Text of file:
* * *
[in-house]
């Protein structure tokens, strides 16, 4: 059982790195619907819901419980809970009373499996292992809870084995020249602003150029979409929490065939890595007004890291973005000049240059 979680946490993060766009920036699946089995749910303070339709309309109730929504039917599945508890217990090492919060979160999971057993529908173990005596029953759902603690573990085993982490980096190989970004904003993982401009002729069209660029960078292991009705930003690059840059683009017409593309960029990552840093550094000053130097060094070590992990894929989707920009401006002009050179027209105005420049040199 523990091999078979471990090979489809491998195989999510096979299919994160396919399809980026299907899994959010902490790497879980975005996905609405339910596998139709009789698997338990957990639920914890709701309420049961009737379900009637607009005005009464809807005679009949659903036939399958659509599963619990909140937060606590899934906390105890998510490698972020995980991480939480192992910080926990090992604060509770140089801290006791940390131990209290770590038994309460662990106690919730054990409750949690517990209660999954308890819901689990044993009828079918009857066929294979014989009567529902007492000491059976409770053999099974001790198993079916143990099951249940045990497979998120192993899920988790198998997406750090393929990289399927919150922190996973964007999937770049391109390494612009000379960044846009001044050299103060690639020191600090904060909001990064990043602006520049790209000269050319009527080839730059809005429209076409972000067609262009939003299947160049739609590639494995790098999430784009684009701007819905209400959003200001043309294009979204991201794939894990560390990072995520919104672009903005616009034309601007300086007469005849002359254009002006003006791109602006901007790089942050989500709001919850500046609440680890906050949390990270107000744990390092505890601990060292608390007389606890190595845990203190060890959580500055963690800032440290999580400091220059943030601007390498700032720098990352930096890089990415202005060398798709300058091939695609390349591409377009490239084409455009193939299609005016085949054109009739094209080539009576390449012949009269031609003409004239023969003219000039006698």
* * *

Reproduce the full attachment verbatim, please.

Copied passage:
[in-house]
């Protein structure tokens, strides 16, 4: 059982790195619907819901419980809970009373499996292992809870084995020249602003150029979409929490065939890595007004890291973005000049240059 979680946490993060766009920036699946089995749910303070339709309309109730929504039917599945508890217990090492919060979160999971057993529908173990005596029953759902603690573990085993982490980096190989970004904003993982401009002729069209660029960078292991009705930003690059840059683009017409593309960029990552840093550094000053130097060094070590992990894929989707920009401006002009050179027209105005420049040199 523990091999078979471990090979489809491998195989999510096979299919994160396919399809980026299907899994959010902490790497879980975005996905609405339910596998139709009789698997338990957990639920914890709701309420049961009737379900009637607009005005009464809807005679009949659903036939399958659509599963619990909140937060606590899934906390105890998510490698972020995980991480939480192992910080926990090992604060509770140089801290006791940390131990209290770590038994309460662990106690919730054990409750949690517990209660999954308890819901689990044993009828079918009857066929294979014989009567529902007492000491059976409770053999099974001790198993079916143990099951249940045990497979998120192993899920988790198998997406750090393929990289399927919150922190996973964007999937770049391109390494612009000379960044846009001044050299103060690639020191600090904060909001990064990043602006520049790209000269050319009527080839730059809005429209076409972000067609262009939003299947160049739609590639494995790098999430784009684009701007819905209400959003200001043309294009979204991201794939894990560390990072995520919104672009903005616009034309601007300086007469005849002359254009002006003006791109602006901007790089942050989500709001919850500046609440680890906050949390990270107000744990390092505890601990060292608390007389606890190595845990203190060890959580500055963690800032440290999580400091220059943030601007390498700032720098990352930096890089990415202005060398798709300058091939695609390349591409377009490239084409455009193939299609005016085949054109009739094209080539009576390449012949009269031609003409004239023969003219000039006698």